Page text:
Double-clicking on a frequency in the list will set the frequency, LO frequency and mode to match quickly. If only it would scan...

Frequency Manager stores its data in csv (Comma Separated Value) files in a directory like:
    c:\Documents and Settings\username\My Documents\HDSDR\CSV\
replace "username" with your Windows logon username.

Oops, they're called csv files, but the actual separator is a semicolon (;). Other than that they look fairly standard. It should be trivial to import them into Access or maybe Excel. eibi.csv has a few commas, but not as field delimiters. If you've got a list of frequencies from something else and you're familiar with especially Access you should be able to put your data into this format. Take a look at the existing files first. The first line is the field names, the frequencies are in Hz.

The field positions and purposes within each line seem to be somewhat flexible. The EiBi file I got has fields different from the Ham Bands, Radio Bands, User files. They seem to be sorted by frequency from 16.4 KHz to 29.5 MHz. The EiBi file is a schedule, with a UTC column. But on second thought I wonder about that: there are "spy numbers" entries in there.

If you had one of the Fun Cube Pro+ dongles that did HF this would turn a modest laptop into an interesting shortwave radio.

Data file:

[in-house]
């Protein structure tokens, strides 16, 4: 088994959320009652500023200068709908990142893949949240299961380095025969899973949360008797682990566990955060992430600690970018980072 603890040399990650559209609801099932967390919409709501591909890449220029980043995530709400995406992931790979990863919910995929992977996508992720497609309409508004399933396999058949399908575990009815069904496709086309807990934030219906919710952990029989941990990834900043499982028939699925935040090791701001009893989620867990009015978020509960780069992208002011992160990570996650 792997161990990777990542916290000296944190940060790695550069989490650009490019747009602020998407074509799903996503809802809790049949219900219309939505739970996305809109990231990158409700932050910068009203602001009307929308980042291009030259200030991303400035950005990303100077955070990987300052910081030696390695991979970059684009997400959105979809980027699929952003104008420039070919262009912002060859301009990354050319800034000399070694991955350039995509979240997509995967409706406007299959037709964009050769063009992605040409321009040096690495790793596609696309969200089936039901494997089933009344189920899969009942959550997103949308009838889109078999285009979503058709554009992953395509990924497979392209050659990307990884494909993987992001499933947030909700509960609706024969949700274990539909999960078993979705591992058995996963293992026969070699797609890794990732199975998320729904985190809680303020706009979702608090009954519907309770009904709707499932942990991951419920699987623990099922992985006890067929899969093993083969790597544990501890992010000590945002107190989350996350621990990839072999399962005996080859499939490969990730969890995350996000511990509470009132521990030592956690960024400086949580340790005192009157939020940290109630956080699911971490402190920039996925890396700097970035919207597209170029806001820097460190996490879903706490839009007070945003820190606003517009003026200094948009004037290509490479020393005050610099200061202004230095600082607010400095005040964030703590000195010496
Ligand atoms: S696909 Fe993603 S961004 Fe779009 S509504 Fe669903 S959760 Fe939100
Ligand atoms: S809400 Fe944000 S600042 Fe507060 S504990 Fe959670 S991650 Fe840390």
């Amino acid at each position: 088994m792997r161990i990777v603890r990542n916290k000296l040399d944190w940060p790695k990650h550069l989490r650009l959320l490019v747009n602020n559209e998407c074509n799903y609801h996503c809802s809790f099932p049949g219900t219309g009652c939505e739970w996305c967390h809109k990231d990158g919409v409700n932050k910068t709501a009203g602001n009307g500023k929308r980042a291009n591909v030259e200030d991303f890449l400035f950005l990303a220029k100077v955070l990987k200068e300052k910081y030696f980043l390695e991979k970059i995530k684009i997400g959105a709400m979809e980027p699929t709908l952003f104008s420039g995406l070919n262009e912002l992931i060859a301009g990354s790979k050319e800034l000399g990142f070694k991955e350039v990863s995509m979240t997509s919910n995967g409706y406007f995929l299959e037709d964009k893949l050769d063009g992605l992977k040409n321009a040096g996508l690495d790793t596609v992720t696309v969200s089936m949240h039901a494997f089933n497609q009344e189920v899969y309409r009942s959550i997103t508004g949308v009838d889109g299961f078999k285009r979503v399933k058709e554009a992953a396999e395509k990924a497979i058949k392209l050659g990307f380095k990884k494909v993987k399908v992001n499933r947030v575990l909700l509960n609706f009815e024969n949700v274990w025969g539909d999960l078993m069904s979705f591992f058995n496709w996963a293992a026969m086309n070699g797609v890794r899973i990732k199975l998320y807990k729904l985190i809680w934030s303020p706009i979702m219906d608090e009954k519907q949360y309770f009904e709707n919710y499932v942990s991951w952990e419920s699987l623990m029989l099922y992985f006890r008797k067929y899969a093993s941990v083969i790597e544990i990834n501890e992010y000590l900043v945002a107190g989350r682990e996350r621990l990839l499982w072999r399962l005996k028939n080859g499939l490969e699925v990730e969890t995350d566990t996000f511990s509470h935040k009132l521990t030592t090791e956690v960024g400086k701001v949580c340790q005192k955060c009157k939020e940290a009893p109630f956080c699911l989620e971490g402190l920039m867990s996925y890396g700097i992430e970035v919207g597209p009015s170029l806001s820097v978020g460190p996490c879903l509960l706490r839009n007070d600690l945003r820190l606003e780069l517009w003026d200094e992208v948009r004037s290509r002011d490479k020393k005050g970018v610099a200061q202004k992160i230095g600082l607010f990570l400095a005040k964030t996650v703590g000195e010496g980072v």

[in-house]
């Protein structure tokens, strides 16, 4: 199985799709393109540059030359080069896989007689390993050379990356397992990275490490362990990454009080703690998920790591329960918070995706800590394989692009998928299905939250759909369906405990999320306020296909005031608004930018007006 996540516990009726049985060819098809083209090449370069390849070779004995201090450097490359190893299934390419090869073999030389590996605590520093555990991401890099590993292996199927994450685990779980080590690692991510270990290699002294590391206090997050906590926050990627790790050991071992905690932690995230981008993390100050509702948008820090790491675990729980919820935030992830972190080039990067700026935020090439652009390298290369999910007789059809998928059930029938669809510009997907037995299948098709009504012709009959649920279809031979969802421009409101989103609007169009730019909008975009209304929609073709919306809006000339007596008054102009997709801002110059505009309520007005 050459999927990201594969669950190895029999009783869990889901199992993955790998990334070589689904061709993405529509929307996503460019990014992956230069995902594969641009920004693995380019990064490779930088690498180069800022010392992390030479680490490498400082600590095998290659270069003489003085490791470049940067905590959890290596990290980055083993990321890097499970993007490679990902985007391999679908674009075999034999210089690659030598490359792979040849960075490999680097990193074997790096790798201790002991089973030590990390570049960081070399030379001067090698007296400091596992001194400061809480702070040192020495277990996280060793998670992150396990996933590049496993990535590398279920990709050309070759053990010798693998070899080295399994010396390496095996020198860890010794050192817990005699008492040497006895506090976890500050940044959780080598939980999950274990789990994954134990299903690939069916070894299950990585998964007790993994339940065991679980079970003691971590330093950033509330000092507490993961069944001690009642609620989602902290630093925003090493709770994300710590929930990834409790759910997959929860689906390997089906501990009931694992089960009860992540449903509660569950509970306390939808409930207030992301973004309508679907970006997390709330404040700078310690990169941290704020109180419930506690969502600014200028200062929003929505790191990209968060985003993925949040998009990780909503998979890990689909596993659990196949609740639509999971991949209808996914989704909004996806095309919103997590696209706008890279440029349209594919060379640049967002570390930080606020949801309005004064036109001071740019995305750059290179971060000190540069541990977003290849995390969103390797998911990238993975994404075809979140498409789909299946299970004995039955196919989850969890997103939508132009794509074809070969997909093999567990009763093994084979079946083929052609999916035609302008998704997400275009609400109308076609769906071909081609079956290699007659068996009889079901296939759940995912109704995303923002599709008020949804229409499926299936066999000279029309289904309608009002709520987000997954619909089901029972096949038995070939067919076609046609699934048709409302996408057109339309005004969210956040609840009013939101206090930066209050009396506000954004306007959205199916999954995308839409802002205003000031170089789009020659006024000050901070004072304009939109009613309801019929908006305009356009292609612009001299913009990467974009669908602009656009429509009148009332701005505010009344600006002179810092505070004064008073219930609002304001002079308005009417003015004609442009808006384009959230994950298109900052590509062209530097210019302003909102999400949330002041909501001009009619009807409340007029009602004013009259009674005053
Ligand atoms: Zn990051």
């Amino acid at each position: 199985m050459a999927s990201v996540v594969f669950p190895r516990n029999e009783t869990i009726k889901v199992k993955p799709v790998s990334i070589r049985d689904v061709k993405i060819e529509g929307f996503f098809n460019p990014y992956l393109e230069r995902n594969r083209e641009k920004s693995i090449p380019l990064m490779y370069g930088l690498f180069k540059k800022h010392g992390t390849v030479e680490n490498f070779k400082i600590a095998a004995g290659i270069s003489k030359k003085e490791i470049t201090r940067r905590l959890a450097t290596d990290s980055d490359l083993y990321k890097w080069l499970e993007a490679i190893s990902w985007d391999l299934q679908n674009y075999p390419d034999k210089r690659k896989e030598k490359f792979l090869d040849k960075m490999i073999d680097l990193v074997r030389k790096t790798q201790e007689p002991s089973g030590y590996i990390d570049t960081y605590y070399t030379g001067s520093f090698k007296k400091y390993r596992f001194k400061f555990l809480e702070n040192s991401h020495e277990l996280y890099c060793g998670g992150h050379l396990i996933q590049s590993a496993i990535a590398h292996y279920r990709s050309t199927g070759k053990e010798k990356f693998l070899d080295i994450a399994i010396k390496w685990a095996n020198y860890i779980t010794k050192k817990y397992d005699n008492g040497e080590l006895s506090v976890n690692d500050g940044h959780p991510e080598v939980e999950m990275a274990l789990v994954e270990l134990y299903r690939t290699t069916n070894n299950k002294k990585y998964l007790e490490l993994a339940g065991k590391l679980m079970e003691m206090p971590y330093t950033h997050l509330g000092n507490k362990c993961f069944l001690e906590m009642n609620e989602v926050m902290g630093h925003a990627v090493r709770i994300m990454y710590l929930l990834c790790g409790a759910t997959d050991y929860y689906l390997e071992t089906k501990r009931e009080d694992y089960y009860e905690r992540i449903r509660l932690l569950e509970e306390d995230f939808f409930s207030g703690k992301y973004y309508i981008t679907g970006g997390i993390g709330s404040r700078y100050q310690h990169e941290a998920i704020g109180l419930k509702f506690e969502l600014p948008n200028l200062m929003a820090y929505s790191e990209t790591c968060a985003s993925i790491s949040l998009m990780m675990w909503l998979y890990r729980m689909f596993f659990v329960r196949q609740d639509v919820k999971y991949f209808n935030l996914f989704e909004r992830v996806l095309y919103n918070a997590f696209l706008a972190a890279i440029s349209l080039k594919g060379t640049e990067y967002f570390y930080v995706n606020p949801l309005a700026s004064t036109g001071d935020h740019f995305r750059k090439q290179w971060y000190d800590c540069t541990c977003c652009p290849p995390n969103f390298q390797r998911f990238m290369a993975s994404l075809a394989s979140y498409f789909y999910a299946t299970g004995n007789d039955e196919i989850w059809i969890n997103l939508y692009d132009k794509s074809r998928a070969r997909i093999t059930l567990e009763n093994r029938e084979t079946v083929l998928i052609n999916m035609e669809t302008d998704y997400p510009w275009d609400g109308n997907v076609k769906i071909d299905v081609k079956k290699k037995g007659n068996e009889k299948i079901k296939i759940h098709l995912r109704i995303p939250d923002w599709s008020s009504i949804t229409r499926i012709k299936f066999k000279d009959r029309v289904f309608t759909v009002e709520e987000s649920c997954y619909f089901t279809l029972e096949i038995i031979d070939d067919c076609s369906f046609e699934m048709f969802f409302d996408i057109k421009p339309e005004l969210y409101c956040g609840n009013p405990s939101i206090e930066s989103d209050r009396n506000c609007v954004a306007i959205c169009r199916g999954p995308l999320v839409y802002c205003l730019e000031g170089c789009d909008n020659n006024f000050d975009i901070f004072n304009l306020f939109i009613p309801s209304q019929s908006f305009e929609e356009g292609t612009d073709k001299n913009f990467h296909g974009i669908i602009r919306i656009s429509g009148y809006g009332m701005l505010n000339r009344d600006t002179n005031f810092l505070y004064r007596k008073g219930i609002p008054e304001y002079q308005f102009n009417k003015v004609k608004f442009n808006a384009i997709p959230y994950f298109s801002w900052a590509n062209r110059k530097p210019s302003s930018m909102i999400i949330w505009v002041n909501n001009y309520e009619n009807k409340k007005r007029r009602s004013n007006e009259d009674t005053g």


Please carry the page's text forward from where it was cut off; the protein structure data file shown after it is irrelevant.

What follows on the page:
You can't minimize the Frequency Manager, but it isn't modal: you can click beside it or drag it out of the way.

ExtIo Button
rtl2832

This is what the ExtIo dialog box looks like for my $20 NooElec dongle. Not a lot in there. The top 2 entries are grayed out, but they aren't if you click the Stop button first.

Here you have access to the 2 different AGCs in these dongles. If Tuner AGC is on, no manual RF gain setting is possible. Mine overloads a lot, but for the price I can't complain.

The frequency correction ppm is a value I had worked out before and also use with rtl_fm and SDR#. Too bad it's only integers. The Sample Rate is the RF sample rate which sets the width of the tuning range. Buffer Size I've never changed.

If you're on HF you can set this ppm value live. Tune in a WWV or other frequency standard station. Bring up the ExtIO and tweak the ppm until the peak lines up where it should. My dongle that's off by 102 ppm is off by 108 when I use my upconverter. Once it's set it's perfect the next day and stays there: no drift. Sometimes the exact frequency correction is between integer ppm values so I have to add a small offset if it's critical. According to ECSS on 15 MHz WWV I'm off 128 Hz.

Notice there's a (1) at the left of RTL2838UHID in the device list at the top. I think the list is populated by HDSDR looking through the ExtIo.dll files available, then using each one to probe for devices. If you have more than one type of SDR hardware, either of similar or different types, it should find it. I've got 2 of the same dongle and if I plug both in I can choose between them here.

If you've got 2 ExtIo files in your HDSDR directory you'll have to choose between them when the program starts up. If you want to try running 2 dongles at once you have to open 2 instances of HDSDR.

Help/Update (F1)